Summary and Info
The information in this book is a mixture of theory and practical knowledge. As such, it is intended for a person working on the bench. The author connects the dots between what was learned in the classroom and how to apply the knowledge in experiments. The book does not have problem sets and answers at the end of each chapter; it is not that kind of book.
Lots of references are provided. When the author mentions something, especially something unusual, there are references. They are salient to the issue discussed.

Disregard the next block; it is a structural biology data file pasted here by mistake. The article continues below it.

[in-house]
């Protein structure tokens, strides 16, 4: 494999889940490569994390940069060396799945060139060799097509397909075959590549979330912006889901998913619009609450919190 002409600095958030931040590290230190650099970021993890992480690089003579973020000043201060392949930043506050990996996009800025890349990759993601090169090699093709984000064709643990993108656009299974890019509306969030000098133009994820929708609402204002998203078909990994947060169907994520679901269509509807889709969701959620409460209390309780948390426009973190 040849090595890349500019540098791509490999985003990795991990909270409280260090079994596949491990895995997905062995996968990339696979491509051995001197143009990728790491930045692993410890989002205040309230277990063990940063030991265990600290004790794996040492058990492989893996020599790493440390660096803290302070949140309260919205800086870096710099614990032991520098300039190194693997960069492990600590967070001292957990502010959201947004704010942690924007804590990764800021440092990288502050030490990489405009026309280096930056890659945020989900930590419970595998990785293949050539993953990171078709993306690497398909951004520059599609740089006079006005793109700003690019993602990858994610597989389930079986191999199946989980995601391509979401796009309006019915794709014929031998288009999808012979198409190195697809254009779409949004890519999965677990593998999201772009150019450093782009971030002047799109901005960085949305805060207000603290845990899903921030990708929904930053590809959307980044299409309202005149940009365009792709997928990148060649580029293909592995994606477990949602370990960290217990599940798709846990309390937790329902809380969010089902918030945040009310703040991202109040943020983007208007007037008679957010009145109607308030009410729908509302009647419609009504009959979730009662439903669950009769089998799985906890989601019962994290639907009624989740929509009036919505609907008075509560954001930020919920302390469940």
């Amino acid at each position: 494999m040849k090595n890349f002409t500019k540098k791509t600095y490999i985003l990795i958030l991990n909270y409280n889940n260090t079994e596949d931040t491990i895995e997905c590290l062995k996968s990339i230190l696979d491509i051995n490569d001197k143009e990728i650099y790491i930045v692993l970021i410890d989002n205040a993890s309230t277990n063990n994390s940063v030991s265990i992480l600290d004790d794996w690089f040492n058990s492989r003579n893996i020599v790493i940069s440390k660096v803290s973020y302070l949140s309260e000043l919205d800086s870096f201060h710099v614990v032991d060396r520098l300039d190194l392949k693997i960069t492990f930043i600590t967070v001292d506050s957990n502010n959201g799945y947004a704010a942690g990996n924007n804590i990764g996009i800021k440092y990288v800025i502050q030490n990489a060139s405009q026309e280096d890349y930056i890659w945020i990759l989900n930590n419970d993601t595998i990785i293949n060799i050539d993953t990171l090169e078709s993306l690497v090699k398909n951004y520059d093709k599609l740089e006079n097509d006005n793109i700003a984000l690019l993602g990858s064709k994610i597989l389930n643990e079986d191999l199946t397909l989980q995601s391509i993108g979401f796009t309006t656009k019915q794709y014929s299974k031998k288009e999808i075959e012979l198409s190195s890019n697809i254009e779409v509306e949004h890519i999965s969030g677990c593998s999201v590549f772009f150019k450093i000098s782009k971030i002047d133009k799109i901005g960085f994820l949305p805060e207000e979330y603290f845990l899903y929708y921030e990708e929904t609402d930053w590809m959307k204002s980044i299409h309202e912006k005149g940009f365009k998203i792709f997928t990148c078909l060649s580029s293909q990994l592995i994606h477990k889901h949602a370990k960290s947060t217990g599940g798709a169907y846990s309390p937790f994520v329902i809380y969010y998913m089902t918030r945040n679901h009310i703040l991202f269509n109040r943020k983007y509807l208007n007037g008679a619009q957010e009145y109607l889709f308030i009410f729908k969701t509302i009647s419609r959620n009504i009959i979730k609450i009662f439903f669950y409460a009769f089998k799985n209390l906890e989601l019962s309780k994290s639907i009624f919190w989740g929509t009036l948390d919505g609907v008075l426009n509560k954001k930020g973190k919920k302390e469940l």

When designing common or uncommon experiments, different approaches to experimental techniques are discussed. It is up to the experimenter to choose which design to use. The author gives a good background of the pros and cons of different techniques, as well as the overall theory behind the technique. This allows an educated decision to be made.
Had I read this book some time ago, I would have saved time by choosing the right experimental design.
More About the Author
Rear Admiral Robert Witcher Copeland (September 9, 1910 – August 25, 1973) served during World War II.
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